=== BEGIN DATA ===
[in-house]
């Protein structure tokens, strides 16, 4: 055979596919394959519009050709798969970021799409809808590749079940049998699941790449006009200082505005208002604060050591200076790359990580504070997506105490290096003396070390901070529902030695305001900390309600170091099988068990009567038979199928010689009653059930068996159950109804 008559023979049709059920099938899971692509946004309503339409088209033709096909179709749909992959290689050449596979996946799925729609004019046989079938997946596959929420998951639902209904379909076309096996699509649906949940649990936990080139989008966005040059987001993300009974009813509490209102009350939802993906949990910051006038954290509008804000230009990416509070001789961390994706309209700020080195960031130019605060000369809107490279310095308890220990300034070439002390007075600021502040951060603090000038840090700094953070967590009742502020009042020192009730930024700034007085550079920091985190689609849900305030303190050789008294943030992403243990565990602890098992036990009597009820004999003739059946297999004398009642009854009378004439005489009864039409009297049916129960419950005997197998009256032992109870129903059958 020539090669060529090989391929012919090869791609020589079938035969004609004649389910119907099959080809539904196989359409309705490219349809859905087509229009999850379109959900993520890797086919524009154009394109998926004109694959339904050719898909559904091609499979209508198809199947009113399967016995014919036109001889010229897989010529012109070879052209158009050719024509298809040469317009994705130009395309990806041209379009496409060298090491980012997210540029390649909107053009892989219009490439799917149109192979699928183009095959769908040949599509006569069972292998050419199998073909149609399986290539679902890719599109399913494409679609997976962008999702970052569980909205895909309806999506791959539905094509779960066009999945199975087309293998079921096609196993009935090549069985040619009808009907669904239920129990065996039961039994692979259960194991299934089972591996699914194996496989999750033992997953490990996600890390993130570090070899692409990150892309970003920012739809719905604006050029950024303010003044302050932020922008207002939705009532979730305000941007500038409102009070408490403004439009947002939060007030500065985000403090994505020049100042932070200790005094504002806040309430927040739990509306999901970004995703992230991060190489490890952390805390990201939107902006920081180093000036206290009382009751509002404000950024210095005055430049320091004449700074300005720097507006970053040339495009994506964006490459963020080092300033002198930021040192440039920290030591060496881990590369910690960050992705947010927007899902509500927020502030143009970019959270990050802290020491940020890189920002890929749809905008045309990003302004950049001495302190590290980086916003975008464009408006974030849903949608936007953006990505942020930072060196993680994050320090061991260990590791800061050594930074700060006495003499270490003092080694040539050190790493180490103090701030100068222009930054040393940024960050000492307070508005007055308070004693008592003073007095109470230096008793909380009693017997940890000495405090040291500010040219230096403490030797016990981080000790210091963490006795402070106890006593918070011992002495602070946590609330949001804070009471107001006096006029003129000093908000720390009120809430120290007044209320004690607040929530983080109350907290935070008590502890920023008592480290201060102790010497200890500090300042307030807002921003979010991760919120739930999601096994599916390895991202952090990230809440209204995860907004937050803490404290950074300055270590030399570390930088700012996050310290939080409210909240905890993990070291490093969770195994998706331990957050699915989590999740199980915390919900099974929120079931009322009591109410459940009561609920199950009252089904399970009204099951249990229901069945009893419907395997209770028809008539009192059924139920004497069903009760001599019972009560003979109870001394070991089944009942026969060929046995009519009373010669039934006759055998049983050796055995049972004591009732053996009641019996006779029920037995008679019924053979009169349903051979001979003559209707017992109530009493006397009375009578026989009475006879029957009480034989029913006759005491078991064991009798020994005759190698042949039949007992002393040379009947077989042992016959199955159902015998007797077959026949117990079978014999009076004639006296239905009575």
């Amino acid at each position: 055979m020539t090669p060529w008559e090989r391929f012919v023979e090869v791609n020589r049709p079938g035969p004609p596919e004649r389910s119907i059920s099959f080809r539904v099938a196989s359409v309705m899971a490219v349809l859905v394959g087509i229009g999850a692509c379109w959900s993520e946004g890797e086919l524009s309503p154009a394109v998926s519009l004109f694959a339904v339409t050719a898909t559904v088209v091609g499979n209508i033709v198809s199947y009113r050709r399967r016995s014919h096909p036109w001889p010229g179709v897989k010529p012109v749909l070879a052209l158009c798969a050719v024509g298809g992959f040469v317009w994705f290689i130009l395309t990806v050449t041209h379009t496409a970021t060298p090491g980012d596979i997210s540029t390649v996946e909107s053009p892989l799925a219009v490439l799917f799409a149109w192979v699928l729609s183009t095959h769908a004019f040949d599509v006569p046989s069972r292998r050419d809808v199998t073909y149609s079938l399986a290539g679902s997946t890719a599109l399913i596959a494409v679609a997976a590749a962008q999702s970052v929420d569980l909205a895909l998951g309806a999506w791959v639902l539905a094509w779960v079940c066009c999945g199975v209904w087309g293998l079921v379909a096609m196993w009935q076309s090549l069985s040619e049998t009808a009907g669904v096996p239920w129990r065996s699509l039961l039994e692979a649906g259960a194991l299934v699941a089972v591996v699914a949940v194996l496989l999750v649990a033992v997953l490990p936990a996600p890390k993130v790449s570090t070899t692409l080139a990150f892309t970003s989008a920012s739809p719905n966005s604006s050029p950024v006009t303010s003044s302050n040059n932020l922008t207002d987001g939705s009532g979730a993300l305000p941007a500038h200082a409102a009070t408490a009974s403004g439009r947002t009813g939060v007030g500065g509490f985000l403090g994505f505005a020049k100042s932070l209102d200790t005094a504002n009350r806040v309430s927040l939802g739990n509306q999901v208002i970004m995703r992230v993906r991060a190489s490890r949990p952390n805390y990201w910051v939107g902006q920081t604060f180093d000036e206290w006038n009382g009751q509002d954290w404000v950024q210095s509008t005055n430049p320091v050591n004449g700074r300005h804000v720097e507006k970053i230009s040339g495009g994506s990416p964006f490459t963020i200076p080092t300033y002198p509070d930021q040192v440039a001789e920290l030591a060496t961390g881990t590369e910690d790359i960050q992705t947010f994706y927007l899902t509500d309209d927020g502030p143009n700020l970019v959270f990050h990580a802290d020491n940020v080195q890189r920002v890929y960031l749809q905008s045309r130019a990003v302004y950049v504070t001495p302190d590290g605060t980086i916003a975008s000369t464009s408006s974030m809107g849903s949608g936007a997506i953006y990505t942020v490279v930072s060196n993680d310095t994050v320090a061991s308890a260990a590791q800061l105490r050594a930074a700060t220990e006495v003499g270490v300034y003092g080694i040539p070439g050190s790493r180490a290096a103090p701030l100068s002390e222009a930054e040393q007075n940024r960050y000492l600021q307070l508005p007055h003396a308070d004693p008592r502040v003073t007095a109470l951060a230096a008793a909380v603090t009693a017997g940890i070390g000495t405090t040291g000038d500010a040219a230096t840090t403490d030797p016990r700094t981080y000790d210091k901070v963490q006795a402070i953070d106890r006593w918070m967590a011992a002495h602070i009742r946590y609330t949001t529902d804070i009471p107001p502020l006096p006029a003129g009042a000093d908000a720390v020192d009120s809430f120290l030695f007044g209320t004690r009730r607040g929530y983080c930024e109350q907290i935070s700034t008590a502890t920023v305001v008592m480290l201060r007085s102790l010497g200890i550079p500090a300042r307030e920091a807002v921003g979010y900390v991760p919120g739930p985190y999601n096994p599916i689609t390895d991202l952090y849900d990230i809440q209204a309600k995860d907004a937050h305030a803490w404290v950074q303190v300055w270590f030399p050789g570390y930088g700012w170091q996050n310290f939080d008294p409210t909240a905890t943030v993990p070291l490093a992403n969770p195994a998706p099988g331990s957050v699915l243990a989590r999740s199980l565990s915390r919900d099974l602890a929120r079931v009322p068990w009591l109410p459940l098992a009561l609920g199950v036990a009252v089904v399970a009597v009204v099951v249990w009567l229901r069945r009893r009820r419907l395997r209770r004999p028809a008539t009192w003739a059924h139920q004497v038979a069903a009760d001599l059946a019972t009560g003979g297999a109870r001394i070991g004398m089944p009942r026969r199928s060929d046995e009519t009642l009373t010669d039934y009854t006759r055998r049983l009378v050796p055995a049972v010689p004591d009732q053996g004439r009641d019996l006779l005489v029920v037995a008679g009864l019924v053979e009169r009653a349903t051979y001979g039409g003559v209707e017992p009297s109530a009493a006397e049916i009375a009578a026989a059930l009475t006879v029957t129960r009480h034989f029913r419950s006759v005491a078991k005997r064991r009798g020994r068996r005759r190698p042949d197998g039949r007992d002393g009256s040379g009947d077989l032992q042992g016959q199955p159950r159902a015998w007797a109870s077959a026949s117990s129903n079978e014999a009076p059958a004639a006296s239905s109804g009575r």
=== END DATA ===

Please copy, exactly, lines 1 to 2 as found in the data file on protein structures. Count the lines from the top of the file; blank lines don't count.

[in-house]
């Protein structure tokens, strides 16, 4: 055979596919394959519009050709798969970021799409809808590749079940049998699941790449006009200082505005208002604060050591200076790359990580504070997506105490290096003396070390901070529902030695305001900390309600170091099988068990009567038979199928010689009653059930068996159950109804 008559023979049709059920099938899971692509946004309503339409088209033709096909179709749909992959290689050449596979996946799925729609004019046989079938997946596959929420998951639902209904379909076309096996699509649906949940649990936990080139989008966005040059987001993300009974009813509490209102009350939802993906949990910051006038954290509008804000230009990416509070001789961390994706309209700020080195960031130019605060000369809107490279310095308890220990300034070439002390007075600021502040951060603090000038840090700094953070967590009742502020009042020192009730930024700034007085550079920091985190689609849900305030303190050789008294943030992403243990565990602890098992036990009597009820004999003739059946297999004398009642009854009378004439005489009864039409009297049916129960419950005997197998009256032992109870129903059958 020539090669060529090989391929012919090869791609020589079938035969004609004649389910119907099959080809539904196989359409309705490219349809859905087509229009999850379109959900993520890797086919524009154009394109998926004109694959339904050719898909559904091609499979209508198809199947009113399967016995014919036109001889010229897989010529012109070879052209158009050719024509298809040469317009994705130009395309990806041209379009496409060298090491980012997210540029390649909107053009892989219009490439799917149109192979699928183009095959769908040949599509006569069972292998050419199998073909149609399986290539679902890719599109399913494409679609997976962008999702970052569980909205895909309806999506791959539905094509779960066009999945199975087309293998079921096609196993009935090549069985040619009808009907669904239920129990065996039961039994692979259960194991299934089972591996699914194996496989999750033992997953490990996600890390993130570090070899692409990150892309970003920012739809719905604006050029950024303010003044302050932020922008207002939705009532979730305000941007500038409102009070408490403004439009947002939060007030500065985000403090994505020049100042932070200790005094504002806040309430927040739990509306999901970004995703992230991060190489490890952390805390990201939107902006920081180093000036206290009382009751509002404000950024210095005055430049320091004449700074300005720097507006970053040339495009994506964006490459963020080092300033002198930021040192440039920290030591060496881990590369910690960050992705947010927007899902509500927020502030143009970019959270990050802290020491940020890189920002890929749809905008045309990003302004950049001495302190590290980086916003975008464009408006974030849903949608936007953006990505942020930072060196993680994050320090061991260990590791800061050594930074700060006495003499270490003092080694040539050190790493180490103090701030100068222009930054040393940024960050000492307070508005007055308070004693008592003073007095109470230096008793909380009693017997940890000495405090040291500010040219230096403490030797016990981080000790210091963490006795402070106890006593918070011992002495602070946590609330949001804070009471107001006096006029003129000093908000720390009120809430120290007044209320004690607040929530983080109350907290935070008590502890920023008592480290201060102790010497200890500090300042307030807002921003979010991760919120739930999601096994599916390895991202952090990230809440209204995860907004937050803490404290950074300055270590030399570390930088700012996050310290939080409210909240905890993990070291490093969770195994998706331990957050699915989590999740199980915390919900099974929120079931009322009591109410459940009561609920199950009252089904399970009204099951249990229901069945009893419907395997209770028809008539009192059924139920004497069903009760001599019972009560003979109870001394070991089944009942026969060929046995009519009373010669039934006759055998049983050796055995049972004591009732053996009641019996006779029920037995008679019924053979009169349903051979001979003559209707017992109530009493006397009375009578026989009475006879029957009480034989029913006759005491078991064991009798020994005759190698042949039949007992002393040379009947077989042992016959199955159902015998007797077959026949117990079978014999009076004639006296239905009575």